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Child-sized backyard farming

Posted by on Nov 19, 2013 in Earth School, Featured | 0 comments


Editor’s note:

An idea like “backyard farming” expands the Earth School concept so that it’s less reliant on access to a farm environment. In this post, Barbara Sarbin shares some ideas she tried to get kids more connected with nature.

—Hershel Sarbin, Editor

One Earth School practice is to teach backyard farming in a child-size fashion that incorporates recycled materials.  In a farm-based education circumstance, children don’t need to farm in straight lines in large open fields, any more than they need to sit or walk in straight lines.  So a great idea is to find small, accessible, easy ways to farm in one’s one backyard or schoolyard that don’t require long hot days of weeding and watering.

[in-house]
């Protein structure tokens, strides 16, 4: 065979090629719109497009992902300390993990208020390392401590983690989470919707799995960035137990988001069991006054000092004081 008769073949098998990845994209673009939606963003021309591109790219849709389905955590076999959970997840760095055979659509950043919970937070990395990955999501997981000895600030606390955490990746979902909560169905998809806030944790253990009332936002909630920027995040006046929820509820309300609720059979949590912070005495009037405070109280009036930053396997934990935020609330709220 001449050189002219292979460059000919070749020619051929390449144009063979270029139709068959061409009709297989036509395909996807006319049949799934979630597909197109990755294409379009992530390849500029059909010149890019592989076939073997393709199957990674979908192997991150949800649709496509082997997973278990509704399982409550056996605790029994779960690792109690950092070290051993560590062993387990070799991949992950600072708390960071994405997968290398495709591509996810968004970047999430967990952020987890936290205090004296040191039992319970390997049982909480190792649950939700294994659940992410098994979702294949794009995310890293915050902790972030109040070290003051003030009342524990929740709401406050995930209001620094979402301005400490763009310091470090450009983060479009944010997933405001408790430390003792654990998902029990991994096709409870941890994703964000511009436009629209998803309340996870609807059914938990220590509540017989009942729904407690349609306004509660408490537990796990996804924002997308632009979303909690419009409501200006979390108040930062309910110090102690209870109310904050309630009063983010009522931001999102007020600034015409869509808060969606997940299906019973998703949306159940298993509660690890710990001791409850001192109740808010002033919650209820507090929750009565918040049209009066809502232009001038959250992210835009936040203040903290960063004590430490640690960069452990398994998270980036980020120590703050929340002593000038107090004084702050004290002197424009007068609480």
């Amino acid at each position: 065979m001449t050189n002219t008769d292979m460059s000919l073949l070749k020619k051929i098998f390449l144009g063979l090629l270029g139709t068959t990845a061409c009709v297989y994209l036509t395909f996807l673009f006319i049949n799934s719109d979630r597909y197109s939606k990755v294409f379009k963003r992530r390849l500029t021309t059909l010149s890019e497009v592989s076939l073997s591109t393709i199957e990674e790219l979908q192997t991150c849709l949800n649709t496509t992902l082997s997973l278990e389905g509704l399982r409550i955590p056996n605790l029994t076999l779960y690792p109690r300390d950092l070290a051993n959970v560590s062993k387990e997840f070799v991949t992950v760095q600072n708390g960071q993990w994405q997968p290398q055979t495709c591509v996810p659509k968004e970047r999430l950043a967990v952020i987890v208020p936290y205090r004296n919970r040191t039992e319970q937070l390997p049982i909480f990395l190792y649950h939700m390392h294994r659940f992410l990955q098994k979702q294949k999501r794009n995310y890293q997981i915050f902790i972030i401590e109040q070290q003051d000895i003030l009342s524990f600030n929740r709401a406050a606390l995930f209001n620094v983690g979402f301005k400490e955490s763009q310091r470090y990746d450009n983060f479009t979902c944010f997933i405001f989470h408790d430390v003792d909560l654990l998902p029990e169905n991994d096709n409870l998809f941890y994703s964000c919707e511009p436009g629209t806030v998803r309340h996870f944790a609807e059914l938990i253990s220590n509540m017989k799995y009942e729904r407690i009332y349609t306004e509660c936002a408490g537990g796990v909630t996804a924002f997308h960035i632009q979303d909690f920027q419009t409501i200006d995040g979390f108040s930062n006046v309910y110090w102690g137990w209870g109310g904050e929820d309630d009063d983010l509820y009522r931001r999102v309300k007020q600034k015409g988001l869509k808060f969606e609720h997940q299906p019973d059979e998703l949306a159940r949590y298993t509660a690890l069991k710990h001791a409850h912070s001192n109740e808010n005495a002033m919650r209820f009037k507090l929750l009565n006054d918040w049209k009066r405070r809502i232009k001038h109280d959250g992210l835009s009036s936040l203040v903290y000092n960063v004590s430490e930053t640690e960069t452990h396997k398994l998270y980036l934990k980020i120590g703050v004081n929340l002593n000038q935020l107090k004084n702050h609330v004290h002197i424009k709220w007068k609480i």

This spring…


We used a “pop-up” greenhouse ( to teach about solar power while growing our own seedlings inside of reused plastic containers.


We employed “woolly pockets” made from recycled plastic bottles ( to grow lettuces and edible flowers for salads.


We reused hanging pots for peas whose vines love to creep up the hangers; we propped up an old, rusty wheelbarrow with holes in it to make a garden of hardy greens.


We cultivated edible perennials like strawberries in a small patch of ground, sheet-mulched by the children with newspaper and cardboard.

The success of small-scale gardening is in the eyes of the students: they did it themselves, from beginning to end.  They can forage as often as they choose, without worrying about stepping by accident on some busy farmer’s precious produce that is depended upon for income.  They learn the entire process and can duplicate it at home.  I can’t tell you how many parents and teachers are awed by the simplicity of such a project.  No raised beds required.

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